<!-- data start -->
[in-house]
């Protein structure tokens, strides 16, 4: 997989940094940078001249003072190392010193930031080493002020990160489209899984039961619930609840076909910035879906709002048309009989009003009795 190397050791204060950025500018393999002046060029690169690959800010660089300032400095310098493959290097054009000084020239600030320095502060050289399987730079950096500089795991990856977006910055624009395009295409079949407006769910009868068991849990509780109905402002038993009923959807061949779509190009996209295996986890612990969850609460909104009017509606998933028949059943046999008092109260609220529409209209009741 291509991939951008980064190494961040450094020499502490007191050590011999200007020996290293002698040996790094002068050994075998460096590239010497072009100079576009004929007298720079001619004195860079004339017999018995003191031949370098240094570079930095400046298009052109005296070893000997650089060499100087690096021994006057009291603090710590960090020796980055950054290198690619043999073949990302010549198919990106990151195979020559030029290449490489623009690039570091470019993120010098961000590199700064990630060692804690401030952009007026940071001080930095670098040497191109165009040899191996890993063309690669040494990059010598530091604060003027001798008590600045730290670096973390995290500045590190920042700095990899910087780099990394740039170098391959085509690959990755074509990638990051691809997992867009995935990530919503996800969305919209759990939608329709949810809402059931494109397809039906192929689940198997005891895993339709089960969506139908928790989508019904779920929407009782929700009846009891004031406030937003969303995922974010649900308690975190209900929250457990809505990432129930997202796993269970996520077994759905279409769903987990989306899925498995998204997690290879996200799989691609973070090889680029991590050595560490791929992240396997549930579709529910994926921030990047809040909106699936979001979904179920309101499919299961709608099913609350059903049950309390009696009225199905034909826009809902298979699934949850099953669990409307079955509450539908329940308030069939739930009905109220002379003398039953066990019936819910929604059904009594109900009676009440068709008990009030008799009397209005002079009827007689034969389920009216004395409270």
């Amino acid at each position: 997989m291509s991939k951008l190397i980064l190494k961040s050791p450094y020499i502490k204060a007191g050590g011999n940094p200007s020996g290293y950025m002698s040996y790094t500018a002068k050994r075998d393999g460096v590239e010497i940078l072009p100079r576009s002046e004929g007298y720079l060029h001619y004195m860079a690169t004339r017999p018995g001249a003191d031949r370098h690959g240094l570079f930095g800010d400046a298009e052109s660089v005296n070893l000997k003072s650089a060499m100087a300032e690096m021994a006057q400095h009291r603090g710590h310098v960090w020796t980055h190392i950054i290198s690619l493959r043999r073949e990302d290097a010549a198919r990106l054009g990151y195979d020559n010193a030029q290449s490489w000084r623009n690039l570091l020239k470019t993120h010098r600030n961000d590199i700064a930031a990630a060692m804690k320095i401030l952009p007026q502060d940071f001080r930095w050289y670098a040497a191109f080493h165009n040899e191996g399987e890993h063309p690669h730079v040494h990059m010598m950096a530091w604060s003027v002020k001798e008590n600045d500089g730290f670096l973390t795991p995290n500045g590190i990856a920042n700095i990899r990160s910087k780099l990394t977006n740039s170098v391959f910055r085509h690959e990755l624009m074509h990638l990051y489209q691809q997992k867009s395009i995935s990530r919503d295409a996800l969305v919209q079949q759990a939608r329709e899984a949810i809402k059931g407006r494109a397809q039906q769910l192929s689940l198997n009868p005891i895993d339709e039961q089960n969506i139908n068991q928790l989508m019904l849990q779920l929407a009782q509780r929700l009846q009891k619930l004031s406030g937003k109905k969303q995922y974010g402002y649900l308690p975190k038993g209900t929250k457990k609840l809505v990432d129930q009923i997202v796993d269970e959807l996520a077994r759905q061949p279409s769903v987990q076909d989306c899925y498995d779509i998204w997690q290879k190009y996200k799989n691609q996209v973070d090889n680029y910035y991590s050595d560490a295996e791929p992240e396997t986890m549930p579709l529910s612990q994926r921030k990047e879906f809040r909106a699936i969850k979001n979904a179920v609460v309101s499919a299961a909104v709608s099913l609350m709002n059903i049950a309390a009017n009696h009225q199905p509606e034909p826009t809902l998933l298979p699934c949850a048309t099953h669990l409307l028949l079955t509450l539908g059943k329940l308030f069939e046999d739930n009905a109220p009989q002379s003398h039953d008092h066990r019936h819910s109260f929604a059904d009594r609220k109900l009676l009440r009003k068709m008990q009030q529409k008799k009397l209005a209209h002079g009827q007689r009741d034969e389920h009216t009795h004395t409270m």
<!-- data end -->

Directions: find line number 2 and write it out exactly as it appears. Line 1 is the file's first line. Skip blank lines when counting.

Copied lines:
């Protein structure tokens, strides 16, 4: 997989940094940078001249003072190392010193930031080493002020990160489209899984039961619930609840076909910035879906709002048309009989009003009795 190397050791204060950025500018393999002046060029690169690959800010660089300032400095310098493959290097054009000084020239600030320095502060050289399987730079950096500089795991990856977006910055624009395009295409079949407006769910009868068991849990509780109905402002038993009923959807061949779509190009996209295996986890612990969850609460909104009017509606998933028949059943046999008092109260609220529409209209009741 291509991939951008980064190494961040450094020499502490007191050590011999200007020996290293002698040996790094002068050994075998460096590239010497072009100079576009004929007298720079001619004195860079004339017999018995003191031949370098240094570079930095400046298009052109005296070893000997650089060499100087690096021994006057009291603090710590960090020796980055950054290198690619043999073949990302010549198919990106990151195979020559030029290449490489623009690039570091470019993120010098961000590199700064990630060692804690401030952009007026940071001080930095670098040497191109165009040899191996890993063309690669040494990059010598530091604060003027001798008590600045730290670096973390995290500045590190920042700095990899910087780099990394740039170098391959085509690959990755074509990638990051691809997992867009995935990530919503996800969305919209759990939608329709949810809402059931494109397809039906192929689940198997005891895993339709089960969506139908928790989508019904779920929407009782929700009846009891004031406030937003969303995922974010649900308690975190209900929250457990809505990432129930997202796993269970996520077994759905279409769903987990989306899925498995998204997690290879996200799989691609973070090889680029991590050595560490791929992240396997549930579709529910994926921030990047809040909106699936979001979904179920309101499919299961709608099913609350059903049950309390009696009225199905034909826009809902298979699934949850099953669990409307079955509450539908329940308030069939739930009905109220002379003398039953066990019936819910929604059904009594109900009676009440068709008990009030008799009397209005002079009827007689034969389920009216004395409270």